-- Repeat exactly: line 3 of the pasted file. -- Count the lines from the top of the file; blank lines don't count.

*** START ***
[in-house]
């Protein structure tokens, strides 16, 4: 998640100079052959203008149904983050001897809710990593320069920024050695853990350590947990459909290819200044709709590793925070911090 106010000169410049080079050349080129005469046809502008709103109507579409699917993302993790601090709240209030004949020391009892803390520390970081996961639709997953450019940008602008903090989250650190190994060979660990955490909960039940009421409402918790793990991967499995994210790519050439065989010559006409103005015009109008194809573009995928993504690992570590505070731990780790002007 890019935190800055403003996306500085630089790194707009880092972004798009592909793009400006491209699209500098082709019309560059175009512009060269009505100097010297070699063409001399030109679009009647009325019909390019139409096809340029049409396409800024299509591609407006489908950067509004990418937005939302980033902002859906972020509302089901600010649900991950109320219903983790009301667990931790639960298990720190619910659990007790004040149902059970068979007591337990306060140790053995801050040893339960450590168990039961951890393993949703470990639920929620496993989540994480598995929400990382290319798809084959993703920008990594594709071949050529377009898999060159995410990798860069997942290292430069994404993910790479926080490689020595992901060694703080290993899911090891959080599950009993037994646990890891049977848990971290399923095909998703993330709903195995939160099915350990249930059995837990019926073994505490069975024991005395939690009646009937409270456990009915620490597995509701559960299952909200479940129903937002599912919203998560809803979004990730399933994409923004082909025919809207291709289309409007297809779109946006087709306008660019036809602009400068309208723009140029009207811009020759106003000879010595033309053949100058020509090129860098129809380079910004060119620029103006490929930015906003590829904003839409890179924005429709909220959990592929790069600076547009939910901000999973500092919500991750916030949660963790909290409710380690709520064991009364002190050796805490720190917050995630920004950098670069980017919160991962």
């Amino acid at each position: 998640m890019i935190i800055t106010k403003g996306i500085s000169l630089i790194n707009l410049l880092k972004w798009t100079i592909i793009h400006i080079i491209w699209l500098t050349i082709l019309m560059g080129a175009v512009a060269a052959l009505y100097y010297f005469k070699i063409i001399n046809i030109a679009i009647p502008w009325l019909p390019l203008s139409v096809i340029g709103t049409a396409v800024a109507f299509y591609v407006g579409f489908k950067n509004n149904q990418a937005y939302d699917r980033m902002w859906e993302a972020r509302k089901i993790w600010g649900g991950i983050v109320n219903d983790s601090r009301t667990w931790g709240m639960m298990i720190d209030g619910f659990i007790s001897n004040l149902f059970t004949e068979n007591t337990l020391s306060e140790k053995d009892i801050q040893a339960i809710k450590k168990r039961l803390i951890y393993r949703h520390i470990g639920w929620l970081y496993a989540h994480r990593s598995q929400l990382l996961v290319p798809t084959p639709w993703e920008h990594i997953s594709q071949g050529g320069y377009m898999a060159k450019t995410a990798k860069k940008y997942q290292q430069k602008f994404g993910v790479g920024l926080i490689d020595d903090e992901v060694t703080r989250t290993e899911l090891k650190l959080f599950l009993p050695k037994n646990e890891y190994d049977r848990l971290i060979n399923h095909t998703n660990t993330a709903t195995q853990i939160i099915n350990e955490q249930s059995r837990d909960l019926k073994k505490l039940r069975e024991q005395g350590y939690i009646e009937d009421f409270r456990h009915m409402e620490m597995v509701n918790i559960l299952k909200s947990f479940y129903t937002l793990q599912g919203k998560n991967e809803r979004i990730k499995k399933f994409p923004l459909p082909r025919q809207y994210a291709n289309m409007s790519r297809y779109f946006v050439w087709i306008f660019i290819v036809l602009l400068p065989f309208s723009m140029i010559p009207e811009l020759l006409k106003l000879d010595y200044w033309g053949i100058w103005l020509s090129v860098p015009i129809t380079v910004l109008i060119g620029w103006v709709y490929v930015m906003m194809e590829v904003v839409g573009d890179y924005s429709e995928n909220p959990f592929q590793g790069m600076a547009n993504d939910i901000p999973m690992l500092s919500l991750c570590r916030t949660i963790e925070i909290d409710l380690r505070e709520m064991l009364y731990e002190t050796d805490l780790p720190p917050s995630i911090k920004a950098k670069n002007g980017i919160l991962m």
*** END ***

């Amino acid at each position: 998640m890019i935190i800055t106010k403003g996306i500085s000169l630089i790194n707009l410049l880092k972004w798009t100079i592909i793009h400006i080079i491209w699209l500098t050349i082709l019309m560059g080129a175009v512009a060269a052959l009505y100097y010297f005469k070699i063409i001399n046809i030109a679009i009647p502008w009325l019909p390019l203008s139409v096809i340029g709103t049409a396409v800024a109507f299509y591609v407006g579409f489908k950067n509004n149904q990418a937005y939302d699917r980033m902002w859906e993302a972020r509302k089901i993790w600010g649900g991950i983050v109320n219903d983790s601090r009301t667990w931790g709240m639960m298990i720190d209030g619910f659990i007790s001897n004040l149902f059970t004949e068979n007591t337990l020391s306060e140790k053995d009892i801050q040893a339960i809710k450590k168990r039961l803390i951890y393993r949703h520390i470990g639920w929620l970081y496993a989540h994480r990593s598995q929400l990382l996961v290319p798809t084959p639709w993703e920008h990594i997953s594709q071949g050529g320069y377009m898999a060159k450019t995410a990798k860069k940008y997942q290292q430069k602008f994404g993910v790479g920024l926080i490689d020595d903090e992901v060694t703080r989250t290993e899911l090891k650190l959080f599950l009993p050695k037994n646990e890891y190994d049977r848990l971290i060979n399923h095909t998703n660990t993330a709903t195995q853990i939160i099915n350990e955490q249930s059995r837990d909960l019926k073994k505490l039940r069975e024991q005395g350590y939690i009646e009937d009421f409270r456990h009915m409402e620490m597995v509701n918790i559960l299952k909200s947990f479940y129903t937002l793990q599912g919203k998560n991967e809803r979004i990730k499995k399933f994409p923004l459909p082909r025919q809207y994210a291709n289309m409007s790519r297809y779109f946006v050439w087709i306008f660019i290819v036809l602009l400068p065989f309208s723009m140029i010559p009207e811009l020759l006409k106003l000879d010595y200044w033309g053949i100058w103005l020509s090129v860098p015009i129809t380079v910004l109008i060119g620029w103006v709709y490929v930015m906003m194809e590829v904003v839409g573009d890179y924005s429709e995928n909220p959990f592929q590793g790069m600076a547009n993504d939910i901000p999973m690992l500092s919500l991750c570590r916030t949660i963790e925070i909290d409710l380690r505070e709520m064991l009364y731990e002190t050796d805490l780790p720190p917050s995630i911090k920004a950098k670069n002007g980017i919160l991962m």